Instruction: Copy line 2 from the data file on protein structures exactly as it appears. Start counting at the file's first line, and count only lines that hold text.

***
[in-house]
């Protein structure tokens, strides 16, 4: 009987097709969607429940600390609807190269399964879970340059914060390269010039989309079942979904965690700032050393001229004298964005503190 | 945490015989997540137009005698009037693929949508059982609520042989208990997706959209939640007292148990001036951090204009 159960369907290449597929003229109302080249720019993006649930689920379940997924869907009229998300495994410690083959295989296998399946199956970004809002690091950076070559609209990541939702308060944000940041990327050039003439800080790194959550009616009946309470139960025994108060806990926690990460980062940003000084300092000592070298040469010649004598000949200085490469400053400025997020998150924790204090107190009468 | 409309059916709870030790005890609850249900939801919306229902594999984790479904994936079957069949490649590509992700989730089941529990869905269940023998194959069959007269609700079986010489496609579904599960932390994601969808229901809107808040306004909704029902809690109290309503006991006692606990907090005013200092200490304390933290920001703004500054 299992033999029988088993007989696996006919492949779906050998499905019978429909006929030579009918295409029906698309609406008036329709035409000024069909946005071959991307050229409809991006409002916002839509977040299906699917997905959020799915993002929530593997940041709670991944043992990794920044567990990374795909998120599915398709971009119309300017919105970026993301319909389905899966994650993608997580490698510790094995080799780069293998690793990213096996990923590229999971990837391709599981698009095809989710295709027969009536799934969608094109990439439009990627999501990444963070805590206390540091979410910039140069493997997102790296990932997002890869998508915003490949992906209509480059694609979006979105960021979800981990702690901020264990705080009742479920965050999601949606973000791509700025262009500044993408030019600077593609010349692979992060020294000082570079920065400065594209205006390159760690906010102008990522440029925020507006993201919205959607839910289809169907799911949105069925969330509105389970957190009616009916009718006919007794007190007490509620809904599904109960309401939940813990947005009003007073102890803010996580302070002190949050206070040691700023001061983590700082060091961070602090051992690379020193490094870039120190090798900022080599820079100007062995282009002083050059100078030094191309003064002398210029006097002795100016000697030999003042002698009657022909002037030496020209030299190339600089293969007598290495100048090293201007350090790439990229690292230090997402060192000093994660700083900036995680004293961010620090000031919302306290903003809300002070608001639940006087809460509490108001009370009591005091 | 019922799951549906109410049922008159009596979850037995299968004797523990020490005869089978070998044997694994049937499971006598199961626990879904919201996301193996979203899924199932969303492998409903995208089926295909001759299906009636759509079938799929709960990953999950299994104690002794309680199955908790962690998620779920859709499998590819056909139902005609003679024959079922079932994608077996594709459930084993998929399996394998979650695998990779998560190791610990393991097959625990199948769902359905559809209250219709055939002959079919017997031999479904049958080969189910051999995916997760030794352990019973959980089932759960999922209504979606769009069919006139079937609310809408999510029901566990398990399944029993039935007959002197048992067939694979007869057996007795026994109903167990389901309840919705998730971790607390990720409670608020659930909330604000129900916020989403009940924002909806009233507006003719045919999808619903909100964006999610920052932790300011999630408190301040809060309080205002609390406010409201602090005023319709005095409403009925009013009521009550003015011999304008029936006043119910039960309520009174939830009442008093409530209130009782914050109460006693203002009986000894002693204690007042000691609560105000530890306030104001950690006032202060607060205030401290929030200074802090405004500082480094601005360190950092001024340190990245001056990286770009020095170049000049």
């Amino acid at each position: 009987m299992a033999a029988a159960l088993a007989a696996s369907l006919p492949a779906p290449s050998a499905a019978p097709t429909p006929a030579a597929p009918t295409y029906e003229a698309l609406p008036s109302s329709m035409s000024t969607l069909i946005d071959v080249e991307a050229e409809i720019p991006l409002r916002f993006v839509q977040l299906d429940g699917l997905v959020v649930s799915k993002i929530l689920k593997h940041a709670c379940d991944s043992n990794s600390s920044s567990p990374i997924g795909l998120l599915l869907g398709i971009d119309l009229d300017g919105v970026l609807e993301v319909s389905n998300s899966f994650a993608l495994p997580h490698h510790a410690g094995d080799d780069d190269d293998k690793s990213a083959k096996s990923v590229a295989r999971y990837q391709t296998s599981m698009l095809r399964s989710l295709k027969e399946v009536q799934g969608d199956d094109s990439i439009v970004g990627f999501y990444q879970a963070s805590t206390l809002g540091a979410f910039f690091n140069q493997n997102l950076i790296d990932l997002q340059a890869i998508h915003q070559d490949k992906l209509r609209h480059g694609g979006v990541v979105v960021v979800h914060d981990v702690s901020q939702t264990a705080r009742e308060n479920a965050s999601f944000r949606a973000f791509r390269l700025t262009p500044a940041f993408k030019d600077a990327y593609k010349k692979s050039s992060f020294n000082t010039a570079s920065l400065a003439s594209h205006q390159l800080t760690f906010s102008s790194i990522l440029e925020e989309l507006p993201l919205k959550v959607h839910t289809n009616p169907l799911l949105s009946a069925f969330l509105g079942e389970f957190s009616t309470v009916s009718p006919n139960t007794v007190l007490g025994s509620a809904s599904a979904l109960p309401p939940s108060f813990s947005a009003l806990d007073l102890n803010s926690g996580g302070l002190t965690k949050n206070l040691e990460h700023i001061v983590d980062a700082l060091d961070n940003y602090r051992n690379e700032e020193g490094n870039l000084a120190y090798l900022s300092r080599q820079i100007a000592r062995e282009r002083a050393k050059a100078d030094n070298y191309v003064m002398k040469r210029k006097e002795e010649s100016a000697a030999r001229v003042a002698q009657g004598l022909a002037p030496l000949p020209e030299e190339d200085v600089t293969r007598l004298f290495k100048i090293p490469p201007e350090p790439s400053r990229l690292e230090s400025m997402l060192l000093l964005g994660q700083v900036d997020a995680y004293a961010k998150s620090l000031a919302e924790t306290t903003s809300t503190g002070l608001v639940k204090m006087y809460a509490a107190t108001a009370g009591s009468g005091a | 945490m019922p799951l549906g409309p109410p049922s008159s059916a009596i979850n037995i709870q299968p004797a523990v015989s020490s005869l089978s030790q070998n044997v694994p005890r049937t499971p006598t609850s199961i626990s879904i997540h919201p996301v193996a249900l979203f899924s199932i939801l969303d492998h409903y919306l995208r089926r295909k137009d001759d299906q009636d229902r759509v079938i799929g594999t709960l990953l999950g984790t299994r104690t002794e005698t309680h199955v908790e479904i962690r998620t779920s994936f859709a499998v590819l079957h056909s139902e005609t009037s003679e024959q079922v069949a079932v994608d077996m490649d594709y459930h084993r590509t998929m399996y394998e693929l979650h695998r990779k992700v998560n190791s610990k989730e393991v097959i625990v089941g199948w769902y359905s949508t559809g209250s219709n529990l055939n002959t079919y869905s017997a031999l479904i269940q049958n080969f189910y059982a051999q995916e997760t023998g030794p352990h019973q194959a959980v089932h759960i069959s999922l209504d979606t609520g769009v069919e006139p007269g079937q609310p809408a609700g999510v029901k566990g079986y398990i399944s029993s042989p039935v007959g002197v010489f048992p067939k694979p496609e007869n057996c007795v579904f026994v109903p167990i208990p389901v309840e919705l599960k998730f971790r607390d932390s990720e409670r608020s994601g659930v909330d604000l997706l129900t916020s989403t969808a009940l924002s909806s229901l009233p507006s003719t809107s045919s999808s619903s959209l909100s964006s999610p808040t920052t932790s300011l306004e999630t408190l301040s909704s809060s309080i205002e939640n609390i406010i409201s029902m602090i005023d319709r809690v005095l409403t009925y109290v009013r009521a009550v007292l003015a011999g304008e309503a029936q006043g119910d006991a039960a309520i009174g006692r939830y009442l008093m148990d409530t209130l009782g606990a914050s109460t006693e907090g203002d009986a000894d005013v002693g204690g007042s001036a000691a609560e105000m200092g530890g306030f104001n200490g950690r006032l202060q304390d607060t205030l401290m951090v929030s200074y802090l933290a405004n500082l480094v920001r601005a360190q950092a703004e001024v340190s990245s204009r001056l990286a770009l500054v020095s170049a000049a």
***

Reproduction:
């Protein structure tokens, strides 16, 4: 009987097709969607429940600390609807190269399964879970340059914060390269010039989309079942979904965690700032050393001229004298964005503190 | 945490015989997540137009005698009037693929949508059982609520042989208990997706959209939640007292148990001036951090204009 159960369907290449597929003229109302080249720019993006649930689920379940997924869907009229998300495994410690083959295989296998399946199956970004809002690091950076070559609209990541939702308060944000940041990327050039003439800080790194959550009616009946309470139960025994108060806990926690990460980062940003000084300092000592070298040469010649004598000949200085490469400053400025997020998150924790204090107190009468 | 409309059916709870030790005890609850249900939801919306229902594999984790479904994936079957069949490649590509992700989730089941529990869905269940023998194959069959007269609700079986010489496609579904599960932390994601969808229901809107808040306004909704029902809690109290309503006991006692606990907090005013200092200490304390933290920001703004500054 299992033999029988088993007989696996006919492949779906050998499905019978429909006929030579009918295409029906698309609406008036329709035409000024069909946005071959991307050229409809991006409002916002839509977040299906699917997905959020799915993002929530593997940041709670991944043992990794920044567990990374795909998120599915398709971009119309300017919105970026993301319909389905899966994650993608997580490698510790094995080799780069293998690793990213096996990923590229999971990837391709599981698009095809989710295709027969009536799934969608094109990439439009990627999501990444963070805590206390540091979410910039140069493997997102790296990932997002890869998508915003490949992906209509480059694609979006979105960021979800981990702690901020264990705080009742479920965050999601949606973000791509700025262009500044993408030019600077593609010349692979992060020294000082570079920065400065594209205006390159760690906010102008990522440029925020507006993201919205959607839910289809169907799911949105069925969330509105389970957190009616009916009718006919007794007190007490509620809904599904109960309401939940813990947005009003007073102890803010996580302070002190949050206070040691700023001061983590700082060091961070602090051992690379020193490094870039120190090798900022080599820079100007062995282009002083050059100078030094191309003064002398210029006097002795100016000697030999003042002698009657022909002037030496020209030299190339600089293969007598290495100048090293201007350090790439990229690292230090997402060192000093994660700083900036995680004293961010620090000031919302306290903003809300002070608001639940006087809460509490108001009370009591005091 | 019922799951549906109410049922008159009596979850037995299968004797523990020490005869089978070998044997694994049937499971006598199961626990879904919201996301193996979203899924199932969303492998409903995208089926295909001759299906009636759509079938799929709960990953999950299994104690002794309680199955908790962690998620779920859709499998590819056909139902005609003679024959079922079932994608077996594709459930084993998929399996394998979650695998990779998560190791610990393991097959625990199948769902359905559809209250219709055939002959079919017997031999479904049958080969189910051999995916997760030794352990019973959980089932759960999922209504979606769009069919006139079937609310809408999510029901566990398990399944029993039935007959002197048992067939694979007869057996007795026994109903167990389901309840919705998730971790607390990720409670608020659930909330604000129900916020989403009940924002909806009233507006003719045919999808619903909100964006999610920052932790300011999630408190301040809060309080205002609390406010409201602090005023319709005095409403009925009013009521009550003015011999304008029936006043119910039960309520009174939830009442008093409530209130009782914050109460006693203002009986000894002693204690007042000691609560105000530890306030104001950690006032202060607060205030401290929030200074802090405004500082480094601005360190950092001024340190990245001056990286770009020095170049000049």